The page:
Verbal ambiguities are frequently the cause of laughter, sometimes at inappropriate moments. During the state funeral of the 41st President of the United States, for instance, many onlookers were touched by the loyalty of George Bush’s dog, who stayed in close proximity to his master to the very end. A reporter from the Sydney Morning Herald was moved to write the following words on the dog’s fidelity:
‘After accompanying the statesman and World War II veteran in the final months of his life, Sully, the late president’s service dog, lay before the casket holding what remained of him.’
The unintentional humour of this sentence reminded me of this other example from my schooldays:
‘Launching the ship with impressive ceremony, the Admiral’s daughter smashed a bottle of champagne over her stern as she slid gracefully down the slipway.’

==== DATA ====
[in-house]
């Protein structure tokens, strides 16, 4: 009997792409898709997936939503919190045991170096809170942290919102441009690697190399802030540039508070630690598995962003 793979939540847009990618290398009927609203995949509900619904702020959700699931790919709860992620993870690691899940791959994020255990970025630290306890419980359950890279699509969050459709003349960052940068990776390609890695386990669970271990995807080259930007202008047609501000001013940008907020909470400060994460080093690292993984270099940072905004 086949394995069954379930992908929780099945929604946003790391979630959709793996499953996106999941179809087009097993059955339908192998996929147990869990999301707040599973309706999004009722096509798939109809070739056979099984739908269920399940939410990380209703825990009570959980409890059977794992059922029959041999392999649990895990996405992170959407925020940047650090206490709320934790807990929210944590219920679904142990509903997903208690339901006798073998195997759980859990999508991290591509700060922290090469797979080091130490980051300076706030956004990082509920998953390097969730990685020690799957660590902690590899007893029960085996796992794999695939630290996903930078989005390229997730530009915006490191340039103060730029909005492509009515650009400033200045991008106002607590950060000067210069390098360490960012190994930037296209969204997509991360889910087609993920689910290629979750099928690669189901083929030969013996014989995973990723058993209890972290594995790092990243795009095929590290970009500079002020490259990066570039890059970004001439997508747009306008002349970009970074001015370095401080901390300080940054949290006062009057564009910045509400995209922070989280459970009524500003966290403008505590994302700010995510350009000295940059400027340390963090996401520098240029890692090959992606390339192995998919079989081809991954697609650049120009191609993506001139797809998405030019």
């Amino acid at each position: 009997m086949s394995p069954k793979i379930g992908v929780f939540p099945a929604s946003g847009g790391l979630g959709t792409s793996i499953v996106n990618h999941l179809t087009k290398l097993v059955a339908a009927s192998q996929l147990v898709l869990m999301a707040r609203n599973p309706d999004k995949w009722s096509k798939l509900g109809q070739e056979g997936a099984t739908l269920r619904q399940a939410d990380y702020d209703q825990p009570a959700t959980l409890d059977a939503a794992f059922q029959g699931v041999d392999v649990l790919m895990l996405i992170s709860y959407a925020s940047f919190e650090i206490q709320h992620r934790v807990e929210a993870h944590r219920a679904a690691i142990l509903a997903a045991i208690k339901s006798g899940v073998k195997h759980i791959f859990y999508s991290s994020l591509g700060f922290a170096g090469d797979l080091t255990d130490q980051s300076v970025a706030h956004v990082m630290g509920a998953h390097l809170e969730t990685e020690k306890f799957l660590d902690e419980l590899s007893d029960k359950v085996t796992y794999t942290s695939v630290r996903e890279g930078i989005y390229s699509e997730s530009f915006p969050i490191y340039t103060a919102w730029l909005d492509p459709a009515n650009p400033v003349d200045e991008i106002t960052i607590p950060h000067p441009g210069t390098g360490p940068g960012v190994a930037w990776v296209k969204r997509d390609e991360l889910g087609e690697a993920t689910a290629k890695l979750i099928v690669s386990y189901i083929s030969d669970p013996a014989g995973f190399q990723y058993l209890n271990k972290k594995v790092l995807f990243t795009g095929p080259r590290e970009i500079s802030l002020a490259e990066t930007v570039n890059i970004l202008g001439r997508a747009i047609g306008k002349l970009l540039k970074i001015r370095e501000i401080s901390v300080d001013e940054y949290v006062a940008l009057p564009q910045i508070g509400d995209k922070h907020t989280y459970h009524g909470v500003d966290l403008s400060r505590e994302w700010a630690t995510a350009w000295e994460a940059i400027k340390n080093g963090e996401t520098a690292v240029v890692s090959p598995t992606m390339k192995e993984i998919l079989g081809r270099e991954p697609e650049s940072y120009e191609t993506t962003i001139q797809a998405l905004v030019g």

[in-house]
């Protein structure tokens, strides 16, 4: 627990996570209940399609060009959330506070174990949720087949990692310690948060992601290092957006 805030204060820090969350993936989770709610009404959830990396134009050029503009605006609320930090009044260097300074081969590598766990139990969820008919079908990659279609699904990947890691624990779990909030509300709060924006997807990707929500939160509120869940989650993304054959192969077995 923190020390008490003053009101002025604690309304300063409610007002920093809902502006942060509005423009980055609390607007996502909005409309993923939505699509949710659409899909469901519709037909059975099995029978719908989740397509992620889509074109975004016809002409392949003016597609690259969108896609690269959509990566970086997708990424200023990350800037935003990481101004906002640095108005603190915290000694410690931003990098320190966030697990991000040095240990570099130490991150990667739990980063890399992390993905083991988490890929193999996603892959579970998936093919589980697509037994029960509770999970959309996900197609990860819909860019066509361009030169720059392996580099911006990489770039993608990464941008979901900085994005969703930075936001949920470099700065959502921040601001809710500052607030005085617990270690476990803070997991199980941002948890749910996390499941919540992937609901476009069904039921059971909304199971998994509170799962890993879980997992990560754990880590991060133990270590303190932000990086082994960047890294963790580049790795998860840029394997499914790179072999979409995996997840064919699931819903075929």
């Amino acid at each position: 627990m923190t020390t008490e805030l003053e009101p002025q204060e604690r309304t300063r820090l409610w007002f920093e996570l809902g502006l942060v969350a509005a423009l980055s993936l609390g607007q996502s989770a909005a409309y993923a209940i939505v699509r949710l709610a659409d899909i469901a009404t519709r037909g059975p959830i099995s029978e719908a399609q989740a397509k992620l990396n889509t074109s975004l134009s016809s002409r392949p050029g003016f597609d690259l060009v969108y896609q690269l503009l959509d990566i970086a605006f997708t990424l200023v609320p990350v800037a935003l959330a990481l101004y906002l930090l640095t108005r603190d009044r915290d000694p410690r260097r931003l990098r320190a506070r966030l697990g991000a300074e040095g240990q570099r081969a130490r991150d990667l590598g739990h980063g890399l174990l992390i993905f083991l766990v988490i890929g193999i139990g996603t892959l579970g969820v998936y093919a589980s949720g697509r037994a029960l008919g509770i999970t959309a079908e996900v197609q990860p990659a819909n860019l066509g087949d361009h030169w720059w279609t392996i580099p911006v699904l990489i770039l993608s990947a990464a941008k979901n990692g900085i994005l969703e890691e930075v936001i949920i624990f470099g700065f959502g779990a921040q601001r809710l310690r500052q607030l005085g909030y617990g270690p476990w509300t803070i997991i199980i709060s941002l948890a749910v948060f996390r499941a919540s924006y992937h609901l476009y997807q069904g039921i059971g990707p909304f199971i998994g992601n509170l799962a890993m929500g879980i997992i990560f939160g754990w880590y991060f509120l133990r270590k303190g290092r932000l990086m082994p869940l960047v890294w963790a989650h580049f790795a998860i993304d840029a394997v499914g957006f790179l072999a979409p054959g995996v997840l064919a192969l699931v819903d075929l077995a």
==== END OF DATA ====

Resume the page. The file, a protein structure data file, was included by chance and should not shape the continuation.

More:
In both cases, there is what might be called ‘subject-object’ confusion. In the latter example, ‘she’ could refer either to the Admiral’s daughter or to the ship (ships are frequently referred to as feminine objects). In the former, it’s not clear whether the object (the casket) is doing the ‘holding’ or the subject (Sully the dog).
To get an unambiguous sentence, we must therefore separate the subject and object.
In the case of the story of the late president, that is easily done by changing the participle form of the verb (‘holding’) into a relative clause starting with ‘that’ or ‘which’. This allows the object to have its own verb that is clearly not connected to Sully the dog:
‘After accompanying the statesman and World War II veteran in the final months of his life, Sully, the late president’s service dog, lay before the casket that held what remained of him.’
So we can change the wording to avoid embarrassment, but the question is whether we really want to. After all, it’s sometimes important to be able to laugh in the face of grief.